shoulder height and the bittersweet bank of the heart


So I noticed today while walking astride Thing 3 who is 7 that my forearm can rest on his shoulder now. It can sit around the back of his neck letting my hand loosely hang off his other shoulder.

What used to be too distant for me to touch without crouching over, the top of his head, is now at an awkward angle for the palm of my hand to rest naturally. So I descend to the shoulder, with emotional resistance, a full six inches below. I think to myself, “really? has it come already?” It’s so bittersweet.

This wasn’t possible three months ago and it’s this benchmark and others that a mother, or a parent, notices as her brood grows up. While the awareness is instantaneous and the reaction is profound, the announcement is embargoed. We don’t want to actually broadcast this news or admit it’s true. It’s different from watching the numbers go up on the scale at the pediatrician’s. What used to kill my aching back, the hunching over to assist him while walking, is no longer necessary, no longer needed. These changes are different from changing the pant sizes or the shoe sizes, because you expect those to happen — they become a part of the financial budget and practical matters of the household.

But what no one tells you about when you first become a parent is the notion of transactions in the bank of the heart and soul. How the first sounds of a newborn’s goat bleating-like cries and shaky tiny fists and onion-skin fingernails don’t last forever. How the absolute purity and blessing of every innocent child’s fleeting little kidhood vaporizes before your eyes. That baby teeth don’t fall out forever. That training wheels only come off once. That velcro shoes are convenient but don’t foster bonding between parent and child. That even though the moments are trying, you need to make deposits during those moments of disagreement and those moments of bliss because they are all fugitive and the interest rate on them magnifies over time. Their values increase, but they can’t be cashed in; it’s not like you get to make an exchange in say 9 years for the disagreement about a curfew on the last time you picked up your toddler by the straps of his overalls like a six-pack… because you didn’t know it would BE the last time. So you didn’t make the deposit. That’s ok. But it stings.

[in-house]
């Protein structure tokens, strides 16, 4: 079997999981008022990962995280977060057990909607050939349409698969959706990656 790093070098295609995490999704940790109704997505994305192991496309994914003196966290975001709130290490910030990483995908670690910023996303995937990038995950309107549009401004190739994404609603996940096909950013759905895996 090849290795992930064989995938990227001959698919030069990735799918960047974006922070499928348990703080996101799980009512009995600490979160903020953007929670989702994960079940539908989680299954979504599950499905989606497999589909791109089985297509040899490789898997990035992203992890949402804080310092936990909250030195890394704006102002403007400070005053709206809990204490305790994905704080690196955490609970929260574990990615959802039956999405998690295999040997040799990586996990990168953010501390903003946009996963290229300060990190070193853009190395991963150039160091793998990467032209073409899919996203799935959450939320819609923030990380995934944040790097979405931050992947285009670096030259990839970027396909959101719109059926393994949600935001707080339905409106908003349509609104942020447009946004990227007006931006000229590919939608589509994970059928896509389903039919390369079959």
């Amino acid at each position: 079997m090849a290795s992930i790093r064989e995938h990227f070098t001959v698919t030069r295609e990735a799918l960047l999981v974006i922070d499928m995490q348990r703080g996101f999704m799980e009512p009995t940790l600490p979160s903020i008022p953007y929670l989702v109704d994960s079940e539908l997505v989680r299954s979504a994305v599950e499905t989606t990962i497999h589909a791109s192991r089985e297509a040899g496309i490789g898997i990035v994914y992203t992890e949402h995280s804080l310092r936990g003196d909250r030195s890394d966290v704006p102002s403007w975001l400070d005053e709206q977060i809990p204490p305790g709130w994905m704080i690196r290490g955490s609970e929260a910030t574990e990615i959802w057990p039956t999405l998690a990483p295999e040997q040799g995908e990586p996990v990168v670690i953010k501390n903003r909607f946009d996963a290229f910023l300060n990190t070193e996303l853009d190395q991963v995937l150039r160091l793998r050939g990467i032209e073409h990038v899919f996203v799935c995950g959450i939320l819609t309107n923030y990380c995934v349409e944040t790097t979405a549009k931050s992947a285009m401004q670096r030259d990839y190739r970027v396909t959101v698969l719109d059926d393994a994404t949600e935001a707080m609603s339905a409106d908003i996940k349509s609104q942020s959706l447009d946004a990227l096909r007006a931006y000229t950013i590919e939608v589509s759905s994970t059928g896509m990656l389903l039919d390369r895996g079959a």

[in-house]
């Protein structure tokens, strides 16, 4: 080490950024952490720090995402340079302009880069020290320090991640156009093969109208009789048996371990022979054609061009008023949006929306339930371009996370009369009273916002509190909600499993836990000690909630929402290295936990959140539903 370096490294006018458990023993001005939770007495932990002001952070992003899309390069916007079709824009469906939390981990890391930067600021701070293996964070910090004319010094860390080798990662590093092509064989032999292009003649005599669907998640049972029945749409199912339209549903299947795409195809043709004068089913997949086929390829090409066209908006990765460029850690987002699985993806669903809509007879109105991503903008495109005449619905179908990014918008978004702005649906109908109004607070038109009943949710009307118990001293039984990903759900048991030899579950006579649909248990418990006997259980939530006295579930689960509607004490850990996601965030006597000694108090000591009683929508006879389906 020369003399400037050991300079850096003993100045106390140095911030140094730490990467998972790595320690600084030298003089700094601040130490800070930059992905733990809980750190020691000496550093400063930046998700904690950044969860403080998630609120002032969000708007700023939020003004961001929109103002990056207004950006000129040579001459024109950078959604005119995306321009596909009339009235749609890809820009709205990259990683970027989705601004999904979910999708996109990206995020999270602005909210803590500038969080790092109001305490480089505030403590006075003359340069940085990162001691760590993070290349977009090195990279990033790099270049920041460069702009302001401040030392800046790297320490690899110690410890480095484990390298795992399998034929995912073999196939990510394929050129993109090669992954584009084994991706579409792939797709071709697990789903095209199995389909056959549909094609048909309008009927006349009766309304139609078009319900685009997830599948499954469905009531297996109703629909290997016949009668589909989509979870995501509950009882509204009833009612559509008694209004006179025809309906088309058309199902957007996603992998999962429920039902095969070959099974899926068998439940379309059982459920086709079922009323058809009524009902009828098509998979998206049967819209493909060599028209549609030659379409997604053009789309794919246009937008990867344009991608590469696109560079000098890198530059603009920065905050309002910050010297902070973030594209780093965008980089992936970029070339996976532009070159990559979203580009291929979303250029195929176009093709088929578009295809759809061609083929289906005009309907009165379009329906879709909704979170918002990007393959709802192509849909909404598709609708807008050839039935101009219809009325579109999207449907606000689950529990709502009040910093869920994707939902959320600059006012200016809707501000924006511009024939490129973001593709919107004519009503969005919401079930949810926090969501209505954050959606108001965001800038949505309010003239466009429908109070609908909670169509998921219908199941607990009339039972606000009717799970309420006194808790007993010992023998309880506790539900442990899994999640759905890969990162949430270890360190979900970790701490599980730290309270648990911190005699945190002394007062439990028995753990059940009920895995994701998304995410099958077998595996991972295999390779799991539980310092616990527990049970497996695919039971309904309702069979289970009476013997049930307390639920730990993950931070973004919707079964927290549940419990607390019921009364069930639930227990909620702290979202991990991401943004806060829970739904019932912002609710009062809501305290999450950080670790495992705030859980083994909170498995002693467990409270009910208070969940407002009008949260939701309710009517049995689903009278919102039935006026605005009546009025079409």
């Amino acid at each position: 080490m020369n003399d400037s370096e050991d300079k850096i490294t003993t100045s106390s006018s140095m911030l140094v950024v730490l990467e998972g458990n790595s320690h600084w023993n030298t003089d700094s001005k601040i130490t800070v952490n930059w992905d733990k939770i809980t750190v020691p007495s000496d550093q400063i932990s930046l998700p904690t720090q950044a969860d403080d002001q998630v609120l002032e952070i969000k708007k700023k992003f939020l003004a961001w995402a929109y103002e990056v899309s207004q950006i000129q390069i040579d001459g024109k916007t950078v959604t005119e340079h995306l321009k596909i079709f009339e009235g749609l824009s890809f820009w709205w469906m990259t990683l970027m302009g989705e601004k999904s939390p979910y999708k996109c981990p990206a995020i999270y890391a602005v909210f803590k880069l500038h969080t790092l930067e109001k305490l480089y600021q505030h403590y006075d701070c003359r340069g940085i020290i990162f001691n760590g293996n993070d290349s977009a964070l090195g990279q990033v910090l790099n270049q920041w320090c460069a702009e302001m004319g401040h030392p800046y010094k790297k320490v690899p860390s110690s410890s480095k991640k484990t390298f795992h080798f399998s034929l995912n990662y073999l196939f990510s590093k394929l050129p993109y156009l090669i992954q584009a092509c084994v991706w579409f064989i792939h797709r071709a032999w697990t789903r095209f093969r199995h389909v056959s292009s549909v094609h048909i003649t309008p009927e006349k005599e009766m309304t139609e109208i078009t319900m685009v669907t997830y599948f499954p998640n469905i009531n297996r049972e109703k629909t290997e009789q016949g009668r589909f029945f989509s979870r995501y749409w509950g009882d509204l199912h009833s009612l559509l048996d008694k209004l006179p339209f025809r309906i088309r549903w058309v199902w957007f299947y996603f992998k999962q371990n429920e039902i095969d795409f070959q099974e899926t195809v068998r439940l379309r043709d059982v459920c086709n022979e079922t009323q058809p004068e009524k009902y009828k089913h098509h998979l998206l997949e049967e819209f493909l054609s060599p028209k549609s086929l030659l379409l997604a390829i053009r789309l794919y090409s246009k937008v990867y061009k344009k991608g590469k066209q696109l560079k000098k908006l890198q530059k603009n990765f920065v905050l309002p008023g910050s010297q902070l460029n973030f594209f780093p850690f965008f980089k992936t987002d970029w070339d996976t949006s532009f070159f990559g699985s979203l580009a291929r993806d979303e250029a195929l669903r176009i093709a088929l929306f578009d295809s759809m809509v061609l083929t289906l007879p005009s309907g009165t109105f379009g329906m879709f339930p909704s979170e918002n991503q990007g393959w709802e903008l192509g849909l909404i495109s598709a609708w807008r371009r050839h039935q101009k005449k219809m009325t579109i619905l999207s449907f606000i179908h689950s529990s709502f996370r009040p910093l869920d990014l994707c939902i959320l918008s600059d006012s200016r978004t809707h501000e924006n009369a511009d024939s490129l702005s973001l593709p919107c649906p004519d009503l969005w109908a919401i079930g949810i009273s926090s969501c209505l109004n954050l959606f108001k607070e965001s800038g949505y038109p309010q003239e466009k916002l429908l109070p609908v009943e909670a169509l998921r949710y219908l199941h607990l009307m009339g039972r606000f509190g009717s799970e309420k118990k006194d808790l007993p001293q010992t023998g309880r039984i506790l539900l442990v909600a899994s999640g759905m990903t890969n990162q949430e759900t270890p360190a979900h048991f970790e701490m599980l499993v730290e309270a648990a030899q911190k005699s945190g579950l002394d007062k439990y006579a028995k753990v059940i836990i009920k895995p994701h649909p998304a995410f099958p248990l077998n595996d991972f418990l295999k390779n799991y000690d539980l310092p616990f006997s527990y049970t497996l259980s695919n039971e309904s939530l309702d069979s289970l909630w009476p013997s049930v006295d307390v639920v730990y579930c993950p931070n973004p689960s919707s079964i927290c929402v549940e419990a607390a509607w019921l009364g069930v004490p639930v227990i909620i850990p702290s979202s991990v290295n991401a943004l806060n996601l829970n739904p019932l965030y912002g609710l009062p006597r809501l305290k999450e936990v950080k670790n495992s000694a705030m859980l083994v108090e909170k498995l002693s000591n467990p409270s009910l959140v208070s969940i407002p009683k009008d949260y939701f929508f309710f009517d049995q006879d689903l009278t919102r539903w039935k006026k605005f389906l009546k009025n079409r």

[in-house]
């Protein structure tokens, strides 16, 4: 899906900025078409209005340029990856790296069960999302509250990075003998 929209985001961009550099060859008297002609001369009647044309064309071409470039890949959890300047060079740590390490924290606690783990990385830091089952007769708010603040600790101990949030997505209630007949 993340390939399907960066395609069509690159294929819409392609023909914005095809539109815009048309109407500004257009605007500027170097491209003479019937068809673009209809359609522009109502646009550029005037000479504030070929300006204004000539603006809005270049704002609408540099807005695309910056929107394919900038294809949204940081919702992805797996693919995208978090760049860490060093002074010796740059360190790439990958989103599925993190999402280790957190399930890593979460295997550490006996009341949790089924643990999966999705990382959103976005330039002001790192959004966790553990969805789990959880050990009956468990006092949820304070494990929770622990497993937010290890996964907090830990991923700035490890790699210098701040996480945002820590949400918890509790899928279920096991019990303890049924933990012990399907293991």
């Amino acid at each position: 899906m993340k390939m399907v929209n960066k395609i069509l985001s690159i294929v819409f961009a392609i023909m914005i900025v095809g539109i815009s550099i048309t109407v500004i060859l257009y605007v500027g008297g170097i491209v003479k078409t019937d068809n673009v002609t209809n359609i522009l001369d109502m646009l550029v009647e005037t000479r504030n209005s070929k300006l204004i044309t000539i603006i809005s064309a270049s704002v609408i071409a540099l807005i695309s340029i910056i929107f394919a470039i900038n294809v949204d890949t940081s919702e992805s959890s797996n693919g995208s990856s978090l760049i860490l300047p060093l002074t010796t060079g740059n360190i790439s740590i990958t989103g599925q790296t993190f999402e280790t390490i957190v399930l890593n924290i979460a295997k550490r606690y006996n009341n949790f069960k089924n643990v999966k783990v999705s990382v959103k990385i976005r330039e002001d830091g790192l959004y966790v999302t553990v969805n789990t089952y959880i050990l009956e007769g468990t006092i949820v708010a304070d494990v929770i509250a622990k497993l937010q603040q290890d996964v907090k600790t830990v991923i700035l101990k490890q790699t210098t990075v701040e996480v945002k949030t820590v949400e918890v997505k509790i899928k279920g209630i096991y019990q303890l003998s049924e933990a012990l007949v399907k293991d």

This morning on the walk to school the sun was napping behind the clouds and the birds were chirping. They called to us in a pattern of 5 tweets … pause … 5 tweets …. pause … 5 tweets … and I decided we would stop for a moment and listen. I wished I could stop time. Thing 2 said, “They’re singing a song, Mom.” So he starts to beatbox and do his best non-Justin Beiber impression while Thing 1 opens his arms like an airplane and says something like, “tweet tweet tweet tweet tweet … … …  tweet tweet tweet tweet tweet … … … “

“C’mon Mom! We’ll be late for school! … … … tweet tweet tweet tweet tweet … … … “

He’s all about business; he can brush his teeth on his own now, Thing 3; but I like to pretend he can’t.  He makes his bed, in his own sublimely wonderful way, on his own. I like to give him socks that are too small so that I can pretend he still wears them. He likes to walk home from school without me but lights up when he sees me on the path and bounds into my abdomen where if I could, I would swallow him whole. I would swallow them all whole. Just to remember the safety and the security of knowing where he is, where they all are, at all times. 

“The world can be a cruel place,” I say without speaking, closing my eyes and deeply smelling his hair. Another day, another deposit in the bank of the heart.

Thank you.

ps – play with the fish on the upper right corner of this blog page. take your cursor and click on them to feed them. they will come to “you” and follow you. Thing 3 loves the fish.

About Grass Oil by Molly Field

follow me on twitter @mollyfieldtweet. i'm working on a memoir and i've written two books thus unpublished because i'm a scaredy cat. i hail from a Eugene O'Neill play and an Augusten Burroughs novel but i'm a married, sober straight mom. i write about parenting, mindfulness, irony, personal growth and other mysteries vividly with a bit of humor. "Grass Oil" comes from my son's description of dinner i made one night. the content of the blog is random, simple, funny and clever. stop by, it would be nice to get to know you. :)

One response »

  1. Just what I wanted to do…get teary eyed. Don't I have enough to do? I'm gonna miss the smelling the head – thing. It's one of my favorites.

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